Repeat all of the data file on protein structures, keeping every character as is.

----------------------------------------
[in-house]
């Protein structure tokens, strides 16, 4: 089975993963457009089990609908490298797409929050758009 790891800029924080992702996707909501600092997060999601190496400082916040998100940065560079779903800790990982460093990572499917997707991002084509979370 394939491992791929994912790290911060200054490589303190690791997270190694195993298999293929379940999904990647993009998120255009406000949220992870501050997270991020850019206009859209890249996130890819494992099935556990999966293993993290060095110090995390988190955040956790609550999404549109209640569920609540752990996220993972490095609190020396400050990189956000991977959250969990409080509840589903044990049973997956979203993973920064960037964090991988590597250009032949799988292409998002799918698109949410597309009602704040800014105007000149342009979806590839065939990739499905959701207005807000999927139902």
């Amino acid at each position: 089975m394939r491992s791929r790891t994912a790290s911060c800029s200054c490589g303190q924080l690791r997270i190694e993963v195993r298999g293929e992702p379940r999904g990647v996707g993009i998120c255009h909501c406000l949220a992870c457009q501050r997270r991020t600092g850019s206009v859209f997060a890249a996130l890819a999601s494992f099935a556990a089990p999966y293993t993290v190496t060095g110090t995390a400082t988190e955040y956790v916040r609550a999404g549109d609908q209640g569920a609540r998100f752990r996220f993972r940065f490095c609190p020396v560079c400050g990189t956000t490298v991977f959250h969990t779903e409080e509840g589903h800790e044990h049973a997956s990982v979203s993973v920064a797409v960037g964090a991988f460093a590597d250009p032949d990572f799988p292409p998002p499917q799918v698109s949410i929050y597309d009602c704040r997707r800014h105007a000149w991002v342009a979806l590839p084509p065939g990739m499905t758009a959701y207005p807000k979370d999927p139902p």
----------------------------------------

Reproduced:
[in-house]
């Protein structure tokens, strides 16, 4: 089975993963457009089990609908490298797409929050758009 790891800029924080992702996707909501600092997060999601190496400082916040998100940065560079779903800790990982460093990572499917997707991002084509979370 394939491992791929994912790290911060200054490589303190690791997270190694195993298999293929379940999904990647993009998120255009406000949220992870501050997270991020850019206009859209890249996130890819494992099935556990999966293993993290060095110090995390988190955040956790609550999404549109209640569920609540752990996220993972490095609190020396400050990189956000991977959250969990409080509840589903044990049973997956979203993973920064960037964090991988590597250009032949799988292409998002799918698109949410597309009602704040800014105007000149342009979806590839065939990739499905959701207005807000999927139902």
């Amino acid at each position: 089975m394939r491992s791929r790891t994912a790290s911060c800029s200054c490589g303190q924080l690791r997270i190694e993963v195993r298999g293929e992702p379940r999904g990647v996707g993009i998120c255009h909501c406000l949220a992870c457009q501050r997270r991020t600092g850019s206009v859209f997060a890249a996130l890819a999601s494992f099935a556990a089990p999966y293993t993290v190496t060095g110090t995390a400082t988190e955040y956790v916040r609550a999404g549109d609908q209640g569920a609540r998100f752990r996220f993972r940065f490095c609190p020396v560079c400050g990189t956000t490298v991977f959250h969990t779903e409080e509840g589903h800790e044990h049973a997956s990982v979203s993973v920064a797409v960037g964090a991988f460093a590597d250009p032949d990572f799988p292409p998002p499917q799918v698109s949410i929050y597309d009602c704040r997707r800014h105007a000149w991002v342009a979806l590839p084509p065939g990739m499905t758009a959701y207005p807000k979370d999927p139902p």